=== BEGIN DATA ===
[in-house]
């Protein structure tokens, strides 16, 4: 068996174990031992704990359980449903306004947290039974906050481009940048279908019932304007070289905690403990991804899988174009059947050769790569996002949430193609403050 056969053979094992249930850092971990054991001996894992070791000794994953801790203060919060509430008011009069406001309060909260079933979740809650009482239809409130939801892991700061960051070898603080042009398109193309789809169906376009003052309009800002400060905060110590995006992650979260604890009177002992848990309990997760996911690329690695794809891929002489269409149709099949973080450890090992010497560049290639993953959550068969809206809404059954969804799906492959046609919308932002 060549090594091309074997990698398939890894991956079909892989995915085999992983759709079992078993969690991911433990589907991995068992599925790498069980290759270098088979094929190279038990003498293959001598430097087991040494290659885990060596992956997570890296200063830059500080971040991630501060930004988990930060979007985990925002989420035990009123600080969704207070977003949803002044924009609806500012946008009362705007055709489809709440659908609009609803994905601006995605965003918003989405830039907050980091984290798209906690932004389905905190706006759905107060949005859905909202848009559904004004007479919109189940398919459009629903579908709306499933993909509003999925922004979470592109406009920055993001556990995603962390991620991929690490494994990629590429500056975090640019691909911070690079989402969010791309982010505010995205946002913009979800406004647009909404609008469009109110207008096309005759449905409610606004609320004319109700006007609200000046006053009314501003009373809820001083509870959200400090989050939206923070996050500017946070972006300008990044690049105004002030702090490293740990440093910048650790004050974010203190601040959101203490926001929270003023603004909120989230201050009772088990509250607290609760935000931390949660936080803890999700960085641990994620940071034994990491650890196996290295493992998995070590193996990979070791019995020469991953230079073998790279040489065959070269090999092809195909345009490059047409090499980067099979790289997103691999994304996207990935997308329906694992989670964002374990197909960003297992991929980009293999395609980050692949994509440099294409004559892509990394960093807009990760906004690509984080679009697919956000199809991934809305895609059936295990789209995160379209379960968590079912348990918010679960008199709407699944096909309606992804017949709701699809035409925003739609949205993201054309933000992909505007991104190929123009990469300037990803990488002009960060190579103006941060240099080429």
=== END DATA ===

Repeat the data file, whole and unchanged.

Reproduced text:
[in-house]
């Protein structure tokens, strides 16, 4: 068996174990031992704990359980449903306004947290039974906050481009940048279908019932304007070289905690403990991804899988174009059947050769790569996002949430193609403050 056969053979094992249930850092971990054991001996894992070791000794994953801790203060919060509430008011009069406001309060909260079933979740809650009482239809409130939801892991700061960051070898603080042009398109193309789809169906376009003052309009800002400060905060110590995006992650979260604890009177002992848990309990997760996911690329690695794809891929002489269409149709099949973080450890090992010497560049290639993953959550068969809206809404059954969804799906492959046609919308932002 060549090594091309074997990698398939890894991956079909892989995915085999992983759709079992078993969690991911433990589907991995068992599925790498069980290759270098088979094929190279038990003498293959001598430097087991040494290659885990060596992956997570890296200063830059500080971040991630501060930004988990930060979007985990925002989420035990009123600080969704207070977003949803002044924009609806500012946008009362705007055709489809709440659908609009609803994905601006995605965003918003989405830039907050980091984290798209906690932004389905905190706006759905107060949005859905909202848009559904004004007479919109189940398919459009629903579908709306499933993909509003999925922004979470592109406009920055993001556990995603962390991620991929690490494994990629590429500056975090640019691909911070690079989402969010791309982010505010995205946002913009979800406004647009909404609008469009109110207008096309005759449905409610606004609320004319109700006007609200000046006053009314501003009373809820001083509870959200400090989050939206923070996050500017946070972006300008990044690049105004002030702090490293740990440093910048650790004050974010203190601040959101203490926001929270003023603004909120989230201050009772088990509250607290609760935000931390949660936080803890999700960085641990994620940071034994990491650890196996290295493992998995070590193996990979070791019995020469991953230079073998790279040489065959070269090999092809195909345009490059047409090499980067099979790289997103691999994304996207990935997308329906694992989670964002374990197909960003297992991929980009293999395609980050692949994509440099294409004559892509990394960093807009990760906004690509984080679009697919956000199809991934809305895609059936295990789209995160379209379960968590079912348990918010679960008199709407699944096909309606992804017949709701699809035409925003739609949205993201054309933000992909505007991104190929123009990469300037990803990488002009960060190579103006941060240099080429």